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  5. #5
    Join Date
    Apr 2003
    Virginia USA

    Default Re: Accumulator tanks - help

    everyone seems to be mentioning a membrane in their accumulator. My accumulator recently went bad, (leaking at the fitting) and I purchased a new one. Just for my own satisfaction, I opened up the old one (a jabsco) and found it was just a hollow tank, no membrane, with just one fitting. apparently the water would come in fill up the tank with a air pocket someplace and be pressurized. I don't know about my new accumulator, but if this goes bad, I'm going to try to make one with a piece of 4 inch PVC and glue some caps and fittings on it and see if that will work.

    <hr width=100% size=1>The only easy day was yesterday
    The only easy day was yesterday

  6. #6
    Join Date
    May 2001
    Lydney, Gloucestershire

    Default Re: Accumulator tanks - help

    Several years ago I had a problem with my water system and in my ignorance purchased a new accumulator tank as I suspected it had a fault. Then I found that the tank should be pressurised. I fitted the new tank (pressurised) and cured my fault. I thus have a perfectly good tank available if anyone wants it. It is an 8ltr tank as supplied by ASAP and is in 'as new condition'. Make an offer???

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  7. #7
    Join Date
    Feb 2002
    UK, S.Coast

    Default Re: Accumulator tanks - help

    I hope you do some calcualtions on the strength of your homemade accumulator. Remember, for safety it should be able to withstand twice the working pressure before failure. Relying on glue in this situatuation will require very detailed information from the adhesive manufacturers and strict compliance with the instructions for use if there is to be any certainty on the integrity of the assembly.

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  8. #8
    Join Date
    Sep 2003

    Default Re: Accumulator tanks - help

    This, from Jabsco may help...

    Accumulator Tank Info - from Jabsco ITT

    Most people know that a water pressure system relies on the presence of an accumulator tank to function properly but few actually understand what it does. They function on the principle that air will compress under pressure whilst fluids will not. An accumulator is an air filled tank that half fills with water as the pump operates. When the pump is turned off the system has a store of water in the tank which is under pressure from the compressed air. This means that, depending on the size of the tank, you can run off a quantity of water without the pump needing to cut in, particularly handy if the pump is installed immediately below a bunk occupied by a tired crew member!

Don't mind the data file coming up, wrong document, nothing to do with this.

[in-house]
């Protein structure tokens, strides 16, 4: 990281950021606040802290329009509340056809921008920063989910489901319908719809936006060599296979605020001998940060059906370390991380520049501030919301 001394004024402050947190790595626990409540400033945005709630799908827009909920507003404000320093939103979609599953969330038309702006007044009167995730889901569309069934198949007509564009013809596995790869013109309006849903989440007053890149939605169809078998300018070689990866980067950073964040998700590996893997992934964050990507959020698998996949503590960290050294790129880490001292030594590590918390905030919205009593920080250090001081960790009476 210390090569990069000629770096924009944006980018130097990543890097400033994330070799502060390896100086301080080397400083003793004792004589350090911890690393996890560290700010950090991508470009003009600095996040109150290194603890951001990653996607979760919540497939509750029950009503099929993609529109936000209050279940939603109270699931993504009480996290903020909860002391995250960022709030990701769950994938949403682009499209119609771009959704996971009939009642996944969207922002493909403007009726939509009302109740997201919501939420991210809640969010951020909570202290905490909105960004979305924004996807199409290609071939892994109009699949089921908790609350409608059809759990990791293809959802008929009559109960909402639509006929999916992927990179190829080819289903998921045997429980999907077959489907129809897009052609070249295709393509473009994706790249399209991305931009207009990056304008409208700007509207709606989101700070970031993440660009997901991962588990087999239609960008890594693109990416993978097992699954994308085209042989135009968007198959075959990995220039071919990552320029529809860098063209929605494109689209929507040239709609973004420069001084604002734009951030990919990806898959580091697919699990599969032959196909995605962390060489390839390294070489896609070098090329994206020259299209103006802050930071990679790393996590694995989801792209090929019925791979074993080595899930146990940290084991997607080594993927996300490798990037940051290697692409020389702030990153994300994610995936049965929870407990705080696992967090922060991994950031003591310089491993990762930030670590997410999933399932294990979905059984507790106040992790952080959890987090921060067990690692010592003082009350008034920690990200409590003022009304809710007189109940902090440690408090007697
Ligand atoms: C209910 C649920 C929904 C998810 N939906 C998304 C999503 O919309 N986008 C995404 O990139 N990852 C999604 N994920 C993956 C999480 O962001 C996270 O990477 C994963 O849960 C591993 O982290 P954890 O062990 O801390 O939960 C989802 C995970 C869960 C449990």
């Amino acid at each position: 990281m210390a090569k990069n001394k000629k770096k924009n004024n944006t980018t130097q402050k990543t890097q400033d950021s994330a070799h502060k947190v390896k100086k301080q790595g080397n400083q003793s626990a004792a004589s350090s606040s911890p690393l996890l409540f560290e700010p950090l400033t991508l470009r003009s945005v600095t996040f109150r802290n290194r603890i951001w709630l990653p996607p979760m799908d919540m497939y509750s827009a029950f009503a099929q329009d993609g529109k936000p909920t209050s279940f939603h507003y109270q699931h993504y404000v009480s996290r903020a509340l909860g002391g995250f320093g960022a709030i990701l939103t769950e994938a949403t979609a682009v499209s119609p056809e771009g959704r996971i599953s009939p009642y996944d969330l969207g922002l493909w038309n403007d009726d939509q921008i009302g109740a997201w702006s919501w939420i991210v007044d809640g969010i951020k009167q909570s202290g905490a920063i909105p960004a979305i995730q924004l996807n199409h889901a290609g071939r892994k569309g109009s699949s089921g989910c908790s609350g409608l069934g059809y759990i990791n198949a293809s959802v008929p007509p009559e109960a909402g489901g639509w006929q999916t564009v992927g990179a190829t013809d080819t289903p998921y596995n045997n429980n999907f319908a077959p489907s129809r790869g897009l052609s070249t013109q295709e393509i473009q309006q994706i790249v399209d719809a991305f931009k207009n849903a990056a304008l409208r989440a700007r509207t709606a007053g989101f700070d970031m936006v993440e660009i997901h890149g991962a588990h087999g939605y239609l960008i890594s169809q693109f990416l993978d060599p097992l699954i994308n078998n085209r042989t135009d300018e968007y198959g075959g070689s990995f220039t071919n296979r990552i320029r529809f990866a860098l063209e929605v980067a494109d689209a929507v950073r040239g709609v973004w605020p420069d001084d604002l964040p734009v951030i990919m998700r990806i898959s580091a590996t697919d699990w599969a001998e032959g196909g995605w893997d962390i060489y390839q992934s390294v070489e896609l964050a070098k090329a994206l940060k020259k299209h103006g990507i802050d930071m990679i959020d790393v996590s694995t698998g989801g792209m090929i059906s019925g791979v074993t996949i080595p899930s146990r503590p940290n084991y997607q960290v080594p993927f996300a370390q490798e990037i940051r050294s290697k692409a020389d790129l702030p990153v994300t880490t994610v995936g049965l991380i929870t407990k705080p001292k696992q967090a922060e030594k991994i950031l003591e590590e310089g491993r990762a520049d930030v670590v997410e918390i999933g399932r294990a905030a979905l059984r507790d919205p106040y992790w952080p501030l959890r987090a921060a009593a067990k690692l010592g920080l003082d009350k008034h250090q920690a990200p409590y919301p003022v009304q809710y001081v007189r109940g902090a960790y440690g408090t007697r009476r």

Accumulators will also release their store of pressurised water if demand on the system exceeds pump capacity, the larger the tank the more water in reserve.

    Finally, the air acts as a cushion, absorbing pressure fluctuations and vibrations. This quietens the whole system and allows the pump's pressure switch to reach cut-off pressure cleanly, lengthening pump, motor and switch life.

    Where a boat has a simple tank without a bladder to separate the air and water do remember to drain the tank down at least once a season, the air tends to get scoured out and eventually the tank will be full of water and serving no useful function at all!

    Marine water systems are now more technically advanced than ever and should give many years of trouble-free life. However, problems can occur and the following guide to some common complaints may help:

    FAILURE TO PRIME can be caused by an air leak in the intake or discharge line, a blockage in the inlet pipework, punctured diaphragm, debris under the valves or a crack in the pump housing.

    PUMP FAILING TO TURN ON can be caused by poor wiring or loose connections, blown fuse, or defective pressure switch or motor. Check that there is full voltage available at the pump before investigating other causes.

    A PUMP FAILING TO TURN OFF is normally because the switch cannot reach its cut-off pressure. This can be caused by simply having an empty water tank but other causes can be a punctured diaphragm, debris under the valves, leaking pipework, insufficient voltage or a defective pressure switch. Clean inlet filters and check valves and diaphragms, if they are worn now is the time to replace all wearing parts.

    PUMP CYCLING ON AND OFF WHEN NOT IN USE is most commonly caused by small leaks in the pipework or a tap left dripping allowing the pressure to slowly reduce to the pump's cut in point. Tighten all loose connections after racing the source of the leak.

    PUMP CYCLING ON AND OFF DURING USE is normally caused by a restricted delivery, check and clean filters and all pipework for restrictions to flow including undersized pipe. Fit an accumulator if one is not fitted.

    LOW FLOW AND PRESSURE may be just that the pump is undersized for the system. Check the manufacturer's recommendations. However, deteriorating pump performance can be caused by an air leak at the pump inlet, accumulation of debris or scale within the pump and pipework, worn valves and diaphragm, low voltage or defective motor.

    Low voltage due to inadequate cable size being used is a common cause of pump problems, always follow the cable size recommended in your data sheet. Checking that correct voltage is available can only be done by measuring voltage at the pump when it is running.

    Most boat owners leave their boats at the end of the weekend and sensibly turn off power to the pump. However, pump life can be increased by also opening the taps to relieve pressure in the system once power is off. This depressurises the system saving wear and tear on diaphragms and valves when not in use.

    <hr width=100% size=1>Peggie Hall
    Specializing in marine sanitation since 1987
    Peggie Hall
    Specializing in marine sanitation since 1987
    Author "Get Rid of Boat Odors"